Pause and reflect on that again for a minute..

I am fully convinced that this is the minimum of the point that Jesus was trying to paint. If we miss this, it may be that we have grown so accustomed to looking at the stained glass windows from the outside far too long. And this hope, which is assured because of the resurrection, is why I say church is not the destination, the kingdom is. The church is God’s tool to build the Kingdom, but when the church ceases to exist on this side of eternity, the Kingdom will be fully realized for the rest of eternity.

The Purpose

Finally, the purpose of the message. This will sound harsh, but it is the simple truth. Jesus spoke in parables in order to separate those who understand from those who don’t. Said another way, to separate those on the “inside” from those on the “outside.” Jesus says as much in Mark 4.11.

He then quotes from Isaiah 6.9. In Isaiah 6, God made His glory manifest and then asked for a messenger. Isaiah agreed to be that messenger. God then said that people would hear, but not understand. They would see, but not perceive. In Mark 4, Jesus says the same will be true of His generation. It is important to note that Jesus is speaking to those who have asked Him. Because they ask, He answers. He challenges them for their lack of understanding (v. 13), but then does proceed to spell it out for them item by item. Thus, they are gaining understanding. But the masses that heard the parable have left. They have gone their own way. They were tired, or bored, or hungry, or whatever, and so they missed the opportunity to understand. Therefore, they missed an opportunity to know Jesus. Therefore, they may have missed the Kingdom of God.

It may sound harsh that Jesus didn’t speak plainly to allow all to hear. And the end of verse 12 seems especially harsh. It sounds as if Jesus doesn’t want the people to be forgiven. But the truth is that He had been speaking plainly to this point and some believed and some did not. Those that didn’t said He was of the devil (3.22) and wanted to destroy Him (3.6). Given Jesus’ response to the disciples around Him, if these others came and asked, He would have offered the same to them. But just like the rich young man in Luke 10, following Jesus requires paying a price that some are unwilling to pay. Because ultimately understanding what Jesus said and what Jesus did requires us to do God’s will (Mk 3.35). When we do, we become the sower who reaps 30, 60, or even 100 times what we have sown. How? I don’t know. But God does. We may not even realize our impact in this life. But in the life we live after we die, we will know very well.

What About You?

Hearing, but not understanding. Seeing, but not perceiving. That was true in Isaiah’s day. It was true in Jesus’ day. What about ours? What aboutyou? Do you allow the truth of God’s Word to just bounce off and never allow it to penetrate your being? Do you take the time to truly hear? None of us are perfect, but if we dont let Gods Word penetrate our exterior, we are like the stained-glass windows from the outside that merely reflect the light and hide the truth of what is meant to be seen. But, for those that do hear, and allow Gods Word to penetrate, the image that God has made in us and through us, becomes visible and begins to look more and more like the image of Christ.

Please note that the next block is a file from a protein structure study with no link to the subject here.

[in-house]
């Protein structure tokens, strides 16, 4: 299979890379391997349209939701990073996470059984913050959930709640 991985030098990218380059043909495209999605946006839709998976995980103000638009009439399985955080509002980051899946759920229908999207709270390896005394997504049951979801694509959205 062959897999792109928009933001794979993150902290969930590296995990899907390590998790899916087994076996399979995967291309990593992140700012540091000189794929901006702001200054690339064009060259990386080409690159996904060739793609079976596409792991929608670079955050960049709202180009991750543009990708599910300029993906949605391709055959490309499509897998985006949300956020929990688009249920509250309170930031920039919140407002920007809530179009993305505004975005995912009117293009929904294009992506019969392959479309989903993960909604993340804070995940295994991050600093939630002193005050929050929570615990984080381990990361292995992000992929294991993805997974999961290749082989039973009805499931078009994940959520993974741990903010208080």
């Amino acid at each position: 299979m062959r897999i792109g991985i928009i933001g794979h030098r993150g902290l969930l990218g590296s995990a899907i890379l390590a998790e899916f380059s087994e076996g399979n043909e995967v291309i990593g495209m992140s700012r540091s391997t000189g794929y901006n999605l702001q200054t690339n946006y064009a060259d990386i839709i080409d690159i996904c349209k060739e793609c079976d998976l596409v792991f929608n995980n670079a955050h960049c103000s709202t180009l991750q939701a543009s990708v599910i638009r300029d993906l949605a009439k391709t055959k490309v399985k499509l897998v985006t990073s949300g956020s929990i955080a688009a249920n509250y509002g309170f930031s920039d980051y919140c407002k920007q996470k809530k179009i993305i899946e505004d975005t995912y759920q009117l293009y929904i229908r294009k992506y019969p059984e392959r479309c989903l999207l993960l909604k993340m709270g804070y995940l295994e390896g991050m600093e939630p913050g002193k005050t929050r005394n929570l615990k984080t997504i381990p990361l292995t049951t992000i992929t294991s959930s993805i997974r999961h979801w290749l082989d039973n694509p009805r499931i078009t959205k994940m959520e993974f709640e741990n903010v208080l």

That is why our JOURNEY letter for today is: O – Observe.

We listen to hear. We hear to understand. And we understand in order to know what the Master wants us to do. And once we know, it is our responsibility to do it. Thus, we must observe our call to serve, and teach others to do so as well. When we don’t understand, we must be like the original followers and ask. He will never turn us away for asking, but we must be ready to respond to His answer when it comes. And that brings us to our next steps.

Opportunity: People need to hear the gospel, and we are called to sow it. As we live our lives in and around others we must take the time to scatter the Seed, and let God sow where, and as, He wills.

(NOTE: Our church celebrated by taking of the Lords Supper on Sunday as a part of the conclusion of this message. Each Step was a part of the Lords Prayer with time of reflection especially during the step of Love, which is when we took of the elements  the bread and the cup. I believe the Steps make sense on their own so I am leaving them without additional commentary which largely reflected on how this message related to the moment. I apologize for anything that might not be clear.)

Jesus message was the Kingdom of God (Mark 1.15). He procured the Kingdom with His death. And He secured it with His resurrection. And we remember this today by considering Jesus answer to another question His disciples asked, when they asked Him how to pray.

Learn how great God is.
Our Father in heaven hallowed be your name.

Live for the Kingdom.
Your Kingdom come, your will be done, on earth as it is in heaven.

Love his provision.
(food and forgiveness)
Give us each day our daily bread. (BREAD)
And forgive us our debts, as we also have forgiven our debtors. (CUP)

Lead others as God leads you.
And lead us not into temptation. But deliver us from the evil.

For YOURS is the KINGDOM and the power and the glory. Forever. Amen.